Reducing naturally occurring errors in protein synthesis (production) improves both health and lifespan, finds a new study in simple model organisms led by researchers at UCL and MRC London Institute of Medical Sciences.
The novel findings, published in Cell Metabolism, are the first to demonstrate a direct link between fewer protein mistakes and longevity.
Explaining the study, lead author Dr Ivana Bjedov (UCL Cancer Institute), said: “We commonly hear about DNA mutations, which can cause cancer, and are considered one of the underlying causes of ageing.
“However, mistakes in proteins which affect organismal health are largely neglected, despite the fact that errors introduced during synthesis of new proteins are much more frequent than mutations made during DNA replication.
“For this study we therefore focused on protein errors, and we questioned if fewer mistakes in proteins improve health.”
For the study, scientists investigated an evolutionary ‘hyper-accuracy’ mutation, known as RPS23 K60R, found in the ribosomes (cell’s protein producing factories) of hyperthermophilic Archaea, a single-celled organism that can live at extremely high temperatures.
Using genome editing, scientists engineered a metazoan (meaning, of the animal kingdom) ribosome to carry the identical mutation (a single amino acid change) as the hyperthermophilic Archaea, and thereby replicated its effect on protein synthesis in simple model organisms, namely yeast, worms and fruit flies.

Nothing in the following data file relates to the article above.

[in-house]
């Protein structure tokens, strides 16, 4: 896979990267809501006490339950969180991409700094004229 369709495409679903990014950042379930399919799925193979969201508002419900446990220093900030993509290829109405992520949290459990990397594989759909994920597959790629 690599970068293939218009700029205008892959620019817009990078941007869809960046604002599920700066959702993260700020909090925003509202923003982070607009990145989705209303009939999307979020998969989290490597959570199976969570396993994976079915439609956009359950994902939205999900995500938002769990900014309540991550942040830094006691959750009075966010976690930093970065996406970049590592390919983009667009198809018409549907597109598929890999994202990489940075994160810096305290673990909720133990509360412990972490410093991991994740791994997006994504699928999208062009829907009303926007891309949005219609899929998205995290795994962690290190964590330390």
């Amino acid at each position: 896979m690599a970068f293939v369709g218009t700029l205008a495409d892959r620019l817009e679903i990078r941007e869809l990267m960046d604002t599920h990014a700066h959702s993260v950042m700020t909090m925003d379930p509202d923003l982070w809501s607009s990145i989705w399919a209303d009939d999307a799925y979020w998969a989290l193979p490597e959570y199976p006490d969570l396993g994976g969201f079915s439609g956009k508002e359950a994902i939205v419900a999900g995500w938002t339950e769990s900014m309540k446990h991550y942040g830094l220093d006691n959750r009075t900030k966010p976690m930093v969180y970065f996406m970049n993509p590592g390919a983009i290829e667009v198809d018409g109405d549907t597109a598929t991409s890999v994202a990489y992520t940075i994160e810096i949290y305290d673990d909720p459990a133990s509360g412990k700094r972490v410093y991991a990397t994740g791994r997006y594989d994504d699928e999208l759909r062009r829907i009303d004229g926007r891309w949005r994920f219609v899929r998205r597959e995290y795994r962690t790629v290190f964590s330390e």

The team observed that the organisms’ proteins had fewer errors and, as a result, the organisms became heat resistant and lived longer.
First author, Dr Victoria Eugenia Martinez-Miguel (UCL Cancer Institute) said: “The process of making proteins is not error free — ribosomes make mistakes.
“We have shown, for the first time, that changing a single amino acid in the ribosome decoding centre reduces protein synthesis mistakes and improves an organism’s stress resilience and longevity.”
In addition to the reengineered ribosomes, researchers found some drugs approved for human use can also reduce mistakes in proteins. Interestingly, these drugs, rapamycin, torin and trametinib, are also known to be anti-ageing drugs. They affect the cell’s ability to sense nutrients and therefore when applied in small quantities can have a similar effect as calorie restriction, a known pro-longevity treatment. This novel study suggests that reduction of protein errors is a unifying mechanism of anti-ageing drugs that could contribute to healthy ageing.
Co-corresponding author Professor Filipe Cabreiro (MRC London Institute of Medical Sciences) said: “This is the first study in a metazoan organism, to reveal that fewer mistakes in proteins can prolong health and longevity; we expect our results on yeast, worms and flies to be extended to mammals, which could potentially lead to treatments for improved health in the elderly.”